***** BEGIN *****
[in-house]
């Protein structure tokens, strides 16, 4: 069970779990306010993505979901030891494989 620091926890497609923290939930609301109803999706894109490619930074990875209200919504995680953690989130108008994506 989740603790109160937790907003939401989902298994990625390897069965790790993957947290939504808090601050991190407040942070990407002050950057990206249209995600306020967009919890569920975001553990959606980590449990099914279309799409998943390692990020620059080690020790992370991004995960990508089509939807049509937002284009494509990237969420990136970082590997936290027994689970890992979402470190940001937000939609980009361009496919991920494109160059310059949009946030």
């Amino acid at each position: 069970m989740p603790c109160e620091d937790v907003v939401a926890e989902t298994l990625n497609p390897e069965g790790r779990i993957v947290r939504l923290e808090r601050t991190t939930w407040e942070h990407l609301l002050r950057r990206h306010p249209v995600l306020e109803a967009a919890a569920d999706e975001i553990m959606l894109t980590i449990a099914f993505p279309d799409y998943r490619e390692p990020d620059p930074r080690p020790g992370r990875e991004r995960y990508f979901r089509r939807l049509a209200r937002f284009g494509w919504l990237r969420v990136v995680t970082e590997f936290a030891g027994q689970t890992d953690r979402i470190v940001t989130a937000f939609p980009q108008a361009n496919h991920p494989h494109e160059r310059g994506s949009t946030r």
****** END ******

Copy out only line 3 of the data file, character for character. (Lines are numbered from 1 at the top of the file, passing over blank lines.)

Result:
């Amino acid at each position: 069970m989740p603790c109160e620091d937790v907003v939401a926890e989902t298994l990625n497609p390897e069965g790790r779990i993957v947290r939504l923290e808090r601050t991190t939930w407040e942070h990407l609301l002050r950057r990206h306010p249209v995600l306020e109803a967009a919890a569920d999706e975001i553990m959606l894109t980590i449990a099914f993505p279309d799409y998943r490619e390692p990020d620059p930074r080690p020790g992370r990875e991004r995960y990508f979901r089509r939807l049509a209200r937002f284009g494509w919504l990237r969420v990136v995680t970082e590997f936290a030891g027994q689970t890992d953690r979402i470190v940001t989130a937000f939609p980009q108008a361009n496919h991920p494989h494109e160059r310059g994506s949009t946030r």